Why Music Works

One of the most calming things that societies have ever devised is the lullaby. In almost every culture there has ever been, mothers have rocked and sung their babies to sleep.

The baby is showing us that we are all tonal creatures long before we are creatures of understanding.

The musician can, at points, trump anything the philosopher might tell us.

When we feel anxious or upset, kindly people sometimes try to comfort us by pointing to facts and ideas: they try to influence our thinking and – via careful arguments – to quieten our distress. But the most effective way to deal with the problem may simply be to play us music.

Music is the greatest mood adjustor we have ever invented. Its benefits can be broken down as follows:

  • It can reunite us with feelings we need, but have lost touch with.  It is the axe that breaks the frozen sea within us.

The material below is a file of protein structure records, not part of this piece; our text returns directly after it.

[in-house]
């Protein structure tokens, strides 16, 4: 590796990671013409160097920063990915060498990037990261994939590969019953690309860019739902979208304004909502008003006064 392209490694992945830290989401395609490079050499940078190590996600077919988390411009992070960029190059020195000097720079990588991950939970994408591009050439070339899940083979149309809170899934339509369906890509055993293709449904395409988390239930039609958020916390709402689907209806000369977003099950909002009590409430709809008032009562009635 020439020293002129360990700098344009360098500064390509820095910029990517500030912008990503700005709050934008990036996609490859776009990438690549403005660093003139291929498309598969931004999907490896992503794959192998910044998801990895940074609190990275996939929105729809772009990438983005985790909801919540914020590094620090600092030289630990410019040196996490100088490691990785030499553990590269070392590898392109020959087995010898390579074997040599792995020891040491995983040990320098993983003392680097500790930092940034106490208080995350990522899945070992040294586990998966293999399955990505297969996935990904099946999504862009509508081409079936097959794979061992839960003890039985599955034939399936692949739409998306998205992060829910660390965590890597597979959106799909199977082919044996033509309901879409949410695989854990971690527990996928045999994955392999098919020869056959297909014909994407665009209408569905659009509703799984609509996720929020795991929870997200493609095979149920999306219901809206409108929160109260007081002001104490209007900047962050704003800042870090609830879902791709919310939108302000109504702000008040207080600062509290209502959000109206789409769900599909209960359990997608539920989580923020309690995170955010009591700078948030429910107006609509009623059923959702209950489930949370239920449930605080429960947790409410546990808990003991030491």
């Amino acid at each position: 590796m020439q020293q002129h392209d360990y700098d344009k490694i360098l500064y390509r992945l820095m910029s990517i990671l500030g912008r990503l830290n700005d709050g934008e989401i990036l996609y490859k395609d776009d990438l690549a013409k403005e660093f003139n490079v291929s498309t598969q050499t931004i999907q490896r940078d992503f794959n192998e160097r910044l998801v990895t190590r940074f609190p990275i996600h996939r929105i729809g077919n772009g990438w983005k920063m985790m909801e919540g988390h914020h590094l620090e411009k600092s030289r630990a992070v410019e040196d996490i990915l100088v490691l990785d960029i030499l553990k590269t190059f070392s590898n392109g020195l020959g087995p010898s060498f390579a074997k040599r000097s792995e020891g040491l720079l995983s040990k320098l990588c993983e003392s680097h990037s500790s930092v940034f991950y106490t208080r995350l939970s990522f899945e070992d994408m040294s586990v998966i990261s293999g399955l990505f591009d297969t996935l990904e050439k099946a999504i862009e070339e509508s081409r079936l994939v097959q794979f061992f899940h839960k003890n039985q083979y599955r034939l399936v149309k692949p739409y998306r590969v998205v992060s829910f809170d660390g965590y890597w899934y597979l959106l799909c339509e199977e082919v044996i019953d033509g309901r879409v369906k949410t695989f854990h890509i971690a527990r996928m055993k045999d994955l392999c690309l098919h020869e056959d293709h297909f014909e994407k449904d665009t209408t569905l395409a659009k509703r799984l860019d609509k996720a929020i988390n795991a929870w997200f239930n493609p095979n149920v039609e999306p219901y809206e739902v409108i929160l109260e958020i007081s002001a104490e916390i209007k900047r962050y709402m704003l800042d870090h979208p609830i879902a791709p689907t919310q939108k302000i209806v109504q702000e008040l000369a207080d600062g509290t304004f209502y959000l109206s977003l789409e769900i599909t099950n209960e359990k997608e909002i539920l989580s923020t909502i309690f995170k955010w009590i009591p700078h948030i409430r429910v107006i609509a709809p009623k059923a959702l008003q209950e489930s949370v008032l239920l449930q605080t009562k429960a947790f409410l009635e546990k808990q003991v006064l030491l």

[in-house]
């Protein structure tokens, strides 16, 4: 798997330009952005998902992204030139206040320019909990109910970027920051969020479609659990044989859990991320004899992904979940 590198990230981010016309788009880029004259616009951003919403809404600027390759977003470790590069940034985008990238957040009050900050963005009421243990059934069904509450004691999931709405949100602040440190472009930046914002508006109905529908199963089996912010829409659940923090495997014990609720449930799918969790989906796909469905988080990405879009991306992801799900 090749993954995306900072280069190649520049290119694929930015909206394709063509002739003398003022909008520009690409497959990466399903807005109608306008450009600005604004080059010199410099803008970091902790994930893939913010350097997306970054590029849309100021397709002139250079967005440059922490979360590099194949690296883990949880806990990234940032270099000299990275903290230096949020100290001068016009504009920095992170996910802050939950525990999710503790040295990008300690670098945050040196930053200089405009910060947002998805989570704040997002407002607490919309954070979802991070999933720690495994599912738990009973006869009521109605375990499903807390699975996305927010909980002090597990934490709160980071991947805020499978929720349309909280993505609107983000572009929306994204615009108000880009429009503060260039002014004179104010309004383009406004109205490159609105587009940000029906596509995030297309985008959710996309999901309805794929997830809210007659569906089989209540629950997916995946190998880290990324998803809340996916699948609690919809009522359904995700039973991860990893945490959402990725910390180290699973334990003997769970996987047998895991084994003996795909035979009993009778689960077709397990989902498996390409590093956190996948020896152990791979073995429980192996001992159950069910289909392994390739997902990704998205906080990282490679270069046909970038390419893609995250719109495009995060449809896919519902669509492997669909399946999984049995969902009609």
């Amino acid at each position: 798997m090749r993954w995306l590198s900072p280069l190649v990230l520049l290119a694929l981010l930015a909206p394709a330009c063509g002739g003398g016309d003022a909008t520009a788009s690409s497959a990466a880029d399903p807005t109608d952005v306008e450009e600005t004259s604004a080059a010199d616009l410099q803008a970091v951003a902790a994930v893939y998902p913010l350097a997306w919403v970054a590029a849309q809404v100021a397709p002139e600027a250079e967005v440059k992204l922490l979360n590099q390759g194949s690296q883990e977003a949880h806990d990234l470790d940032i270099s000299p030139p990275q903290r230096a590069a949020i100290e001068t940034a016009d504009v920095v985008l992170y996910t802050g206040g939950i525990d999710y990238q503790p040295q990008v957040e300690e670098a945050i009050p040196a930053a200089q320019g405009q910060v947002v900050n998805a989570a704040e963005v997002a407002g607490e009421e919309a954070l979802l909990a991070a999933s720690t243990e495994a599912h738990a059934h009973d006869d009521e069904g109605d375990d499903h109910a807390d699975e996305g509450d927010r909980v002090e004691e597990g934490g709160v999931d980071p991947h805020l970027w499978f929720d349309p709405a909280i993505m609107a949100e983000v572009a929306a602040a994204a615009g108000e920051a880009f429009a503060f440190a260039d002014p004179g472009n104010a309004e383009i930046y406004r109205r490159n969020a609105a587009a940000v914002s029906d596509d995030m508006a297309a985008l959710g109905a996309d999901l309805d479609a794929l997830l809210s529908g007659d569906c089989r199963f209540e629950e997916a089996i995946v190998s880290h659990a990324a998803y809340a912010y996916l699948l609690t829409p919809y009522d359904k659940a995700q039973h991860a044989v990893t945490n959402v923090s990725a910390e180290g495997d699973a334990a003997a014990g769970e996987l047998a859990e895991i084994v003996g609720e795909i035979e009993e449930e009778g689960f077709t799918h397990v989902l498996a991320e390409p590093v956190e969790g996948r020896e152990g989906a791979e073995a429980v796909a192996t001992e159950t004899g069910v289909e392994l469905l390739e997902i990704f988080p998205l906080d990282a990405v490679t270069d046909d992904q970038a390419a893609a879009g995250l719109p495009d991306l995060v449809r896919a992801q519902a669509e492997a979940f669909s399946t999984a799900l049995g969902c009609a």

• It can lend a dignity to our sorrows, framing and containing what might otherwise be unmanageable grief.
  • Music returns us to life, gently nudging us to return to the side of generosity and hope.
  • We can follow in its grooves of confidence, when our own will is lagging.
  • It is there to take us beyond the everyday, to transcend the ordinary and survey ourselves from a lofty height.
  • It reconnects us with our instinctual, bodily selves when reason, logic and discipline are in danger of crushing us.
  • It breaks down the barriers between strangers – urging us to see what we have in common, rather than what divides us.

We fully discover our debt to music when we can acknowledge just how powerless we sometimes are to change our moods through reason alone.

A good life does not only need a library of ideas: it requires a vast and ever-changing playlist that can systematically tug us back to our more hopeful, sensitive and resilient selves